The poet endures
Peter Handke’s new novella ‘The Second Sword’ has just been published and his play ‘Zdeněk Adamec’ will open the Salzburger Festspiele in July. The Czech literary monthly reviews last year’s controversy and lets posterity be the judge of Handke’s work.
Eurozine review 2/2020
The limits of universalism
Enter the world of camps
Culture & Démocratie Special issue 2019
The pitfalls of rapprochement
New Eastern Europe 1–2/2020
Documenting nationalist antisemitism
The poet endures
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In Host, dramaturg and translator Viktoria Knotková traces Peter Handke’s reputation as an enfant terrible back to his 1966 speech in Princeton, when he denounced contemporary German literature as ‘completely inane and idiotic’, and literary criticism as ‘just as inane as this inane literature’. Handke became a role model for the 1968 generation because he questioned received wisdom but, says Knotková, went too far with his texts on Serbia. Even in his Nobel acceptance speech, ‘instead of the “Mothers of Srebrenica”, who staged a protest outside the Swedish Academy, he paid tribute to Selma Lagerlöf’s wild geese and the Beatles’ Strawberry Fields.’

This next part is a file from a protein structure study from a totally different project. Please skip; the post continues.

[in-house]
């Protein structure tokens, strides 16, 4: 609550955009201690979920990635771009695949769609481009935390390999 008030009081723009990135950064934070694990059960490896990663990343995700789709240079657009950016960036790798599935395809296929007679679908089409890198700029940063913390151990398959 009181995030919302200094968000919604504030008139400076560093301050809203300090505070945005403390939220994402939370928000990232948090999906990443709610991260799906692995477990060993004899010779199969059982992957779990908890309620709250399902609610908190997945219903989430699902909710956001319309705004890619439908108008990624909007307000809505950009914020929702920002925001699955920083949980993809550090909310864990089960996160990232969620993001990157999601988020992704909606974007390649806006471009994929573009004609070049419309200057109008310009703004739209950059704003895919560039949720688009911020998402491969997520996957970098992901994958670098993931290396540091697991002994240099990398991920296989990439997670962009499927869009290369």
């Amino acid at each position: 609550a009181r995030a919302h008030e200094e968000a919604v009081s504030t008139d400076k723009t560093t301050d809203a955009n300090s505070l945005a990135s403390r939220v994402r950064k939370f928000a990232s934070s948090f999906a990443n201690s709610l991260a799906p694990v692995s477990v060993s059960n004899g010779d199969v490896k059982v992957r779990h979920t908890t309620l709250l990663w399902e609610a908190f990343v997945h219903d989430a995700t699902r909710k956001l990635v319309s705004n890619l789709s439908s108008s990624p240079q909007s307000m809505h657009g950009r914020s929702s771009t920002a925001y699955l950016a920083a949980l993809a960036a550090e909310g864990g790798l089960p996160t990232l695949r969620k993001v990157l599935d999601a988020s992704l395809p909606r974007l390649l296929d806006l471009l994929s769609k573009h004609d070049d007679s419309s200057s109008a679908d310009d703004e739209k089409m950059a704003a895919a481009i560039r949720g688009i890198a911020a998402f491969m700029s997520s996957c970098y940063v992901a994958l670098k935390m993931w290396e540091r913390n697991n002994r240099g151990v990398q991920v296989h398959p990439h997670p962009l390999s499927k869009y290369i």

In an essay published in his school magazine in 1956, the young Handke posited an opposition between the poet and the writer: ‘the poet endures, while the writer is forgotten’. ‘Handke’s radical subjectivity will continue to divide his critics and readers’, writes Knotková. ‘Only time will tell which of Handke’s works were a poet’s and which a writer’s.’ His new drama, entitled Zdeněk Adamec after the 18-year-old who set himself alight in Prague in March 2003 in protest against the state of the world, is scheduled to open at the Salzburger Festspiele in July.
German-Turkish playwright and documentary filmmaker Akın Emanuel Şipal talks about being captivated as a youth by Handke’s Wunschloses Unglück (A Sorrow Beyond Dreams) and, later, by a production of Immer noch Sturm (Storm Still) in Hamburg’s influential Thalia Theatre. ‘Without intending to be moving, he moves us, without wanting to be political, he is political. Quite simply: this is literature.’ Şipal is baffled that Handke, the quintessential outlaw, didn’t turn down the Nobel. ‘After all, any lover of literature knows that the truly great authors never got it. If I were Handke, I would toss it out of the window and ask: why are you insulting me yet again?’
More articles from Host in Eurozine; Host’s website
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Published 13 February 2020
Original in English
First published by Eurozine
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